By Chris Malinao
Adobe has released their latest versions of Photoshop, Lightroom, and Camera Raw. The updates in Photoshop 2021 (Version 22 now) itself are quite amazing: the neural filters are groundbreaking, its sky replacement tool is quite amazing, it has improved its refine edge selections, and it has introduced an all-new Discover panel. All these make Photoshop 2021 feel like a brand-new version.
On the other hand, what they brought into the classic version of Lightroom is quite underwhelming. Lightroom Classic Version 10 gets just a slight cosmetic update: 1) An improved way to zoom in and out; 2) Live view for tethered shooting — only for new Canons, but why? And worth mentioning, 3) Color grading. There’s also 4) the claim to improved performance (again!).
No matter, an upgrade is an upgrade. It is no longer Version 9.xx; it has jumped to Version 10. Adobe Photoshop Lightroom CC Classic is now Version 10. Considered to be its headline feature is the addition of a new panel in Lightroom, the Color Grading panel. It looks like a cosmetic update, a re-arranging of old tools that were already there previously, but Adobe claims this new panel gives users much more refined control on the colors that you can adjust separately for Highlights, Midtones, and Shadows. Yes, targeted separately.
As a side note, let’s first distinguish between color correction and color grading. Color correction refers to adjusting white and black levels, exposure, contrast, and white balance according to a set of standards to give you an image that is as accurate as the human eye sees it. This is your first job as photographer, to capture accurate color; white should be white without any tinge of another color.
Color grading, on the other hand, is manipulating colors to convey the mood and tone that you want to communicate; you adjust the image to create a stylistic effect because color and luminosity affect emotion. In professional circles, you want to color correct first, then color grade.
The new Color Grading panel in Lightroom sits under the HSL panel. If you knew what you’re doing in Lightroom, you could manipulate colors – and therefore, color grade – in the HSL panel. But the Color Grading panel actually replaces the Split Toning panel in Lightroom where you can apply color renditions by separately assigning colors to Highlights and Shadows. If you’re still seeing the Split Toning panel after installing the new Version 10, your image is still in the old process version; click on the lightning bolt icon at lower right of the histogram to switch to the latest process version.
In the new Color Grading panel, you can now separately assign colors to Highlights, Shadows, and Midtones. There are color wheels that you can tweak, and sliders for luminance, blending, and balance. It all adds up to quite a geeky experience in the post process. If you’re an old photographer, you remember that you apply your colors by using gels in your strobes. Here today is the high-tech way of doing that, targeted separately toward different tonal values of your image.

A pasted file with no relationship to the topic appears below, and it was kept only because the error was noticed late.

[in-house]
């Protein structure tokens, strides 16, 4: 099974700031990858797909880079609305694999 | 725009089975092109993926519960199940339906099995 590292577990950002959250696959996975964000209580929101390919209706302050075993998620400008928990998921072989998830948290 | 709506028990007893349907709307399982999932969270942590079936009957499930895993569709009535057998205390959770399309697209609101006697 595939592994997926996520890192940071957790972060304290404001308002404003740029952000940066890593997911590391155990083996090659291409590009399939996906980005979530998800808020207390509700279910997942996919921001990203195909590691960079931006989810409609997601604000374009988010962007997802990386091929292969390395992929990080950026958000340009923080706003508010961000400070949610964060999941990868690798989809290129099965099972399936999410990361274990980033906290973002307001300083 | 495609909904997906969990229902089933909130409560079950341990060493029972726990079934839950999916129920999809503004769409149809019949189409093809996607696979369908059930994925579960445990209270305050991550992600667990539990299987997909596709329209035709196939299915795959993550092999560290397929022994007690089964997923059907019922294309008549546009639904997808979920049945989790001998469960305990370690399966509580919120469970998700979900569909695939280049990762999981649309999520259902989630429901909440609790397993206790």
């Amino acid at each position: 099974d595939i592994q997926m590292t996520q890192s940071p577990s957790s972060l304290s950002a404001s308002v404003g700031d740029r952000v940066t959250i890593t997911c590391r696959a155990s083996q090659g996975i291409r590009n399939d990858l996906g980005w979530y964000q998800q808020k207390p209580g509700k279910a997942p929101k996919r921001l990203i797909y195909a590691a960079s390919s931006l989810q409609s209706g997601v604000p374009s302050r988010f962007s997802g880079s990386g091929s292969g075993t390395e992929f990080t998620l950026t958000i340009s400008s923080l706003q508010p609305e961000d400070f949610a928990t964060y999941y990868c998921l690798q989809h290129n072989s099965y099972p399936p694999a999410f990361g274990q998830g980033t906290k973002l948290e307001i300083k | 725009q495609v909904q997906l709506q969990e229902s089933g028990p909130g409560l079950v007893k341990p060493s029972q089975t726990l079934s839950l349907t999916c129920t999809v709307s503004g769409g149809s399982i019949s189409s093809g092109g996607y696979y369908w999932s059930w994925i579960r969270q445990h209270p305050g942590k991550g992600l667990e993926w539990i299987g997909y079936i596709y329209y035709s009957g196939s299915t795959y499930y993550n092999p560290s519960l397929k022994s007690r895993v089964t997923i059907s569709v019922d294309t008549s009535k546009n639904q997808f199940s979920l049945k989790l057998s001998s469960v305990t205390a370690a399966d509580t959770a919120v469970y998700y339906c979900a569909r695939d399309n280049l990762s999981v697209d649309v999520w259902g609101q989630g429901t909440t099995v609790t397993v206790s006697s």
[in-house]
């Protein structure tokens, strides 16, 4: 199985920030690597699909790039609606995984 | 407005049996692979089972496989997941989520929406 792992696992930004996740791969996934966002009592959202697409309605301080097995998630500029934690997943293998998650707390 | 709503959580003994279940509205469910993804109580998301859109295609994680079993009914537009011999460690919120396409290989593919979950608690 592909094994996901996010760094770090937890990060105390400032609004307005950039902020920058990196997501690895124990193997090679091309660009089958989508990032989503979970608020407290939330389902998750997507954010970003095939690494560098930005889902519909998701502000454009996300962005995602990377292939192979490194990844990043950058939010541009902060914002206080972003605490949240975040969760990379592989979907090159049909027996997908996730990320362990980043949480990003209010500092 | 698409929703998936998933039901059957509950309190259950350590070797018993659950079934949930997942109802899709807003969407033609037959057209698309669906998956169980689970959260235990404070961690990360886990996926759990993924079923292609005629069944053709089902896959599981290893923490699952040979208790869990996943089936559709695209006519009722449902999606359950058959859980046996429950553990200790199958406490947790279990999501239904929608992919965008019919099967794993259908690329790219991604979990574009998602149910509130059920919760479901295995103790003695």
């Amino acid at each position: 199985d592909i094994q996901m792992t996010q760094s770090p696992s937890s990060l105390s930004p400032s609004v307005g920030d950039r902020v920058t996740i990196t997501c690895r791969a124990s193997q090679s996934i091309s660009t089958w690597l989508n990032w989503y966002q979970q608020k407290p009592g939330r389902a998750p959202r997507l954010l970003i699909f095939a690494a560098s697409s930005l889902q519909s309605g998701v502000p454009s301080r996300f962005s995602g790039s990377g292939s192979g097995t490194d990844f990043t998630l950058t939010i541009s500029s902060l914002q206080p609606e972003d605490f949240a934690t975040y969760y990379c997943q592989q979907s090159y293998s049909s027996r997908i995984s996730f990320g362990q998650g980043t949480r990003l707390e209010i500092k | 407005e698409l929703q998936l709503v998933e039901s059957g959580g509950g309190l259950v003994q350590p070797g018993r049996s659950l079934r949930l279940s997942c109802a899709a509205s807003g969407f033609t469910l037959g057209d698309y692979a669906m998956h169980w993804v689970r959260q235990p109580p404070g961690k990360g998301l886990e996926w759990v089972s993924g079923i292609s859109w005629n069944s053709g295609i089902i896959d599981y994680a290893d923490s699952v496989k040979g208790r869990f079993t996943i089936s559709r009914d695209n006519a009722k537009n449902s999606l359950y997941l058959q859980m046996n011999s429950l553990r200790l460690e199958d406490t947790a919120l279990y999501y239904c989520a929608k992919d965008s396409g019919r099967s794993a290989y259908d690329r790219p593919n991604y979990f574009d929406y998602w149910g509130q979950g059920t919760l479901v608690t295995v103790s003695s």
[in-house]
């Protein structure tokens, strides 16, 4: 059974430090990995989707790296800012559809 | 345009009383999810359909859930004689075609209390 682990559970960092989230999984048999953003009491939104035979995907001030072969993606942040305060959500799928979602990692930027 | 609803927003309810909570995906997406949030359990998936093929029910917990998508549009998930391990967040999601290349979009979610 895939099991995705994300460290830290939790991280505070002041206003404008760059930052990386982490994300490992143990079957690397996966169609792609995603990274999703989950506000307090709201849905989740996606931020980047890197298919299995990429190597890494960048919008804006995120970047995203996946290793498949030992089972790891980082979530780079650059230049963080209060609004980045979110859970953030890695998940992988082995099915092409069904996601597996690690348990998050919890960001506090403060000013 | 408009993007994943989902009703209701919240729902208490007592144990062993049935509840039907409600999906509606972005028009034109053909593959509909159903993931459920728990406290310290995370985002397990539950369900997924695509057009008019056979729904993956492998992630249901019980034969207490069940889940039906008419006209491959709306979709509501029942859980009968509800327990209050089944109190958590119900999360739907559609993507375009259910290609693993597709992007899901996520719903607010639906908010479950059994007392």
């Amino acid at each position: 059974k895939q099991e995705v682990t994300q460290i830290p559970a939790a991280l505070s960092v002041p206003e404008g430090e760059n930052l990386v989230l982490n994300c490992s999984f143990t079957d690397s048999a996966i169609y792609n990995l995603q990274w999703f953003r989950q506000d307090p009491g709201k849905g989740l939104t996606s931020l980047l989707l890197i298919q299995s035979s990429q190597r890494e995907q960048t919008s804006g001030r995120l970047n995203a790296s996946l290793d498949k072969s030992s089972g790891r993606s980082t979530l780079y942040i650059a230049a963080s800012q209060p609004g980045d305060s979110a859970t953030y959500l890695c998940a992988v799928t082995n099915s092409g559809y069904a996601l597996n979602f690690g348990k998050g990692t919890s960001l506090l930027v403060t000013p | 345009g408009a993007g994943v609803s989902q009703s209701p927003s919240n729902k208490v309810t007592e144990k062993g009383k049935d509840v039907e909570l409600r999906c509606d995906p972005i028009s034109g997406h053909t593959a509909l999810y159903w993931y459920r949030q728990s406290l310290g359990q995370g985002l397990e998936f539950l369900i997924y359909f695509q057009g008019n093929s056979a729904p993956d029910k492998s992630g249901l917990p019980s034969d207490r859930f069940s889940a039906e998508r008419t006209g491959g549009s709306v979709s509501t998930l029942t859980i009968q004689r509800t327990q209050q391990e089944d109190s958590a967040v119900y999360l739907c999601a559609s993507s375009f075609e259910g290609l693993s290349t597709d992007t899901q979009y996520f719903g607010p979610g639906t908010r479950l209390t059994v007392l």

To do color grading, you either use its three-wheel or the single wheel mode. Click on a specific area in the color wheel, drag it to where you want it in the highlights, midtones, and shadows, and tweak its luminance and balance sliders until you get the exact colors and tones.
On to the improved way of zooming in in Lightroom: We can now press the CTRL key while dragging a rectangle to zoom in to a specific area of an image. Additionally, there’s a scrubby way to zoom in or out of an image in the Develop module by pressing the SHIFT key while dragging left or right with the mouse. In the Navigation panel, zoom ratios are now expressed as percentages and the Fit and Fill options are now lumped together in a dropdown menu.
Live view while in tethered shooting mode has now been added in Lightroom, too, but only for Canon cameras initially. We understand that Adobe is also adding support for live view for other camera brands going forward.
And finally, Adobe states that performance has been improved in Version 10 for faster editing with brushes and gradients. Adobe says there is now a smoother and faster rendering while applying Linear and Radial Gradients, painting with the Brush Tool or adjusting multiple sliders for local corrections while GPU acceleration is turned on. There’s also quicker scrolling through the Library Grid, Folders, and Collections, especially while browsing through larger catalogs and longer lists of Folders and Collections.
Chris Malinao teaches digital post-processing methods such as the Lightroom workflow software and Photoshop editing software to photography students at the Federation of Philippine Photographers Foundation (FPPF), a non-profit that offers year-round workshops in Comprehensive Digital Photography, Lighting Essentials, Wedding Photography, Strobist Lighting, Food Photography, Photoshop, Lightroom, and other specialty photography workshops. For details of FPPF workshops, visit www.photoworldmanila.com.